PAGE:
'Huge' drugs, alcohol abuse among kids

A LEADING care worker has said more needs to be done to tackle the “huge amount” of drug and alcohol abuse among Essex schoolchildren.

Elliot Furniss

A LEADING care worker has said more needs to be done to tackle the “huge amount” of drug and alcohol abuse among Essex schoolchildren.

Steve Woods is the centre manager at the Colchester branch of the Open Road drug and alcohol treatment service and said that although the centre works with those aged 18 and over, he frequently visits local schools and is always surprised by the number of young people who are so open about their behaviour.

Mr Woods said: “We do all the education for drug and alcohol in Tendring and Colchester for the secondary schools, so going around and just seeing a show of hands - there is a huge amount of youngsters who are all using drugs.

“It's incredible. I ask teachers to look away. There's a huge amount of cannabis use and a huge amount of alcohol use.”

He said as well as cannabis and alcohol, the abuse of cocaine and ecstasy was also increasingly prevalent.

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Mr Woods said: “Any combination of these then you're going to have someone, especially a youngster, who is very, very angry.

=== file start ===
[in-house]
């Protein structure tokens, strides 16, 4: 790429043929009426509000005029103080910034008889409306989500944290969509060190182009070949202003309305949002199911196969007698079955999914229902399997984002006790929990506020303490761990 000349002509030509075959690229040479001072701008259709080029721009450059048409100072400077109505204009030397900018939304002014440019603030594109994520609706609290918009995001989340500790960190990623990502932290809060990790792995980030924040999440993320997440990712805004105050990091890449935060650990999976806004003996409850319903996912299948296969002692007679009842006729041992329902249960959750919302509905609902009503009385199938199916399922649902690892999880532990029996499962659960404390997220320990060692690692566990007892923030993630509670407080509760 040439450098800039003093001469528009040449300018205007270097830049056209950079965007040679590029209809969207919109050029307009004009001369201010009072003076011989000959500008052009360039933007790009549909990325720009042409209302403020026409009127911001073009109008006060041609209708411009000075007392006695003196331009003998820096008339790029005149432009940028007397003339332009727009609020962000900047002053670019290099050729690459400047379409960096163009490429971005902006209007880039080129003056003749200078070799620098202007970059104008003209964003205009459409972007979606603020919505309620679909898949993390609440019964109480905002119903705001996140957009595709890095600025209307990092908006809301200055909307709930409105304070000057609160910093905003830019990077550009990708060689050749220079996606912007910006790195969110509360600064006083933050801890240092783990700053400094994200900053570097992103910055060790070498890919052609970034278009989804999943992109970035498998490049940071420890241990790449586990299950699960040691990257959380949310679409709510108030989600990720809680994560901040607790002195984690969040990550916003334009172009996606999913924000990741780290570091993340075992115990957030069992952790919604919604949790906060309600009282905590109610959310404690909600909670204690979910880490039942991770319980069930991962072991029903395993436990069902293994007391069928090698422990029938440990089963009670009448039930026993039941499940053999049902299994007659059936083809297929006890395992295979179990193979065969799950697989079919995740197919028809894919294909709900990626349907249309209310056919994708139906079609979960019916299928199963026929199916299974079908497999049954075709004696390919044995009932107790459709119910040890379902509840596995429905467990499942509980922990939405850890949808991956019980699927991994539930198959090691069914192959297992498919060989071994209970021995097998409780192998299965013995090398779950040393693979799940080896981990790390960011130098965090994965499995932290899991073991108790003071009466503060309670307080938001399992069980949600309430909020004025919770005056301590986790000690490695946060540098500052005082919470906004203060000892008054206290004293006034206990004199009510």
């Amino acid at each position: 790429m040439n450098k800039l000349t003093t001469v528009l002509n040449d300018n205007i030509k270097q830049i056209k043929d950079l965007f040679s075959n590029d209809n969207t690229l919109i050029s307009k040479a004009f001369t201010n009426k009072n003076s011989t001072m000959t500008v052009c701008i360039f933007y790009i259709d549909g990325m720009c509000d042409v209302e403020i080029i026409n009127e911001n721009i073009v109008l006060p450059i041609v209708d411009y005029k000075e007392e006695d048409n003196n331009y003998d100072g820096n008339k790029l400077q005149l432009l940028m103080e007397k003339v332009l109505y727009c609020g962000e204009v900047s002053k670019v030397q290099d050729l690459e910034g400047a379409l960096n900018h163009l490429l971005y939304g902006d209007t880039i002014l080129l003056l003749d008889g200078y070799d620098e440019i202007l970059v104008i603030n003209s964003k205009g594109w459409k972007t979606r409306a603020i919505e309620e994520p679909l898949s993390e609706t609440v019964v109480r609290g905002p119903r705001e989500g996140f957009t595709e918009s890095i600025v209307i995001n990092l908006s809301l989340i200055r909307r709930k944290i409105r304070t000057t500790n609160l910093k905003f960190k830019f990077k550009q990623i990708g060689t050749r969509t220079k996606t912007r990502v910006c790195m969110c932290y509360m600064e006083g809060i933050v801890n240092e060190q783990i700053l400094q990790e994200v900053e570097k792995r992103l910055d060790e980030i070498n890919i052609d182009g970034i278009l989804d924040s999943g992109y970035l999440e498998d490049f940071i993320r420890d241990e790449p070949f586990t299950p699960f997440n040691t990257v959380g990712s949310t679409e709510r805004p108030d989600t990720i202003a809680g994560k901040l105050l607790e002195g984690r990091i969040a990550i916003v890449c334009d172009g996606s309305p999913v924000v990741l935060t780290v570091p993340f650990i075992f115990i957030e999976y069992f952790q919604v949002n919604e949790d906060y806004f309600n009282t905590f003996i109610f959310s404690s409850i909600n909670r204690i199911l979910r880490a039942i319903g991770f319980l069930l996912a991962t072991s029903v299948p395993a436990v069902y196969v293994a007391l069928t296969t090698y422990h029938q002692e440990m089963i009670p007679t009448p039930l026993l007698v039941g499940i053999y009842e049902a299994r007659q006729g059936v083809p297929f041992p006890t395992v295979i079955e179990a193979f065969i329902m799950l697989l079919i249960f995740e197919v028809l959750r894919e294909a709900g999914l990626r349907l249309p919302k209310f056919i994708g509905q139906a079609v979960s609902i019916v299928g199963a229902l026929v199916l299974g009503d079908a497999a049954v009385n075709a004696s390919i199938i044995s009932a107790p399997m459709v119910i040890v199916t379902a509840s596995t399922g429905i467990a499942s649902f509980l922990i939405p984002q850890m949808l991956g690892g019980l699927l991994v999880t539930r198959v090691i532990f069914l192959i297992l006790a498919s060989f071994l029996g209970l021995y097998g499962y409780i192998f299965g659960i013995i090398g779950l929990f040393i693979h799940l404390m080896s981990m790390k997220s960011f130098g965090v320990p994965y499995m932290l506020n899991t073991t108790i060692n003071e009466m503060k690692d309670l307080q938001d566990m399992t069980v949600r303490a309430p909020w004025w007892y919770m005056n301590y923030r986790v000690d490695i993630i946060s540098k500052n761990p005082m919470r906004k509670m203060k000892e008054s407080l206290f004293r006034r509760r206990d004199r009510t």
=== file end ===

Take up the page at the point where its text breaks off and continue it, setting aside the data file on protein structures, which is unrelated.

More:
“Kids have got more money these days, but there's slightly less for them to do.

“Working with the kids, when you talk to them, they say 'I would like to put some ideas forward' but they don't have that many options.”

Douglas Carswell, MP for Harwich, agreed that more work needed to be done to educate youngsters about drink and drugs but said there were structured activities out there for them to get involved in rather than spending time looking a “buzz”.

He said: “One of the things I really admire about Open Road is they bring an honesty about it all and are frank and open-minded.

“In the age of the internet, young people are going to be exposed to it (drink and drugs) a lot. The Government and councils should give them (Open Road) the money and let them get on with it - give them free reign.”

He said Open Road staff had more credibility with youngsters than teachers or officials as they were passionate about the issues.

He added: “I don't think there's a lack of things (for schoolchildren) to do. We have become too expectant to have instant gratification and constant entertainment and because of that, perhaps, there's a need for people to look for the buzz and entertainment and have a laugh.

“People need to be encouraged to recognise that there are a lot of things you can do that are structured and give you much more sense of identity and sense of worth.”

Jerry Glazier, general secretary of the Essex branch of the NUT, said he was unconvinced that the straw polls carried out in schools gave an accurate reflection of the extent of drink and drug use among children.

He said: “Some kids would like to give the bravado of experience, particularly among their peers. But I'm very clear that the instances of alcohol abuse are probably more significant than people want to admit to.

“Access to drugs is easier, as is access to alcohol, and there will be unavoidable dangerous experimentation.

“The immediate thing for schools is to have a clear drug and alcohol policy to communicate with young people in a manner which is relevant and sufficiently sophisticated to have the impact we all would want.”

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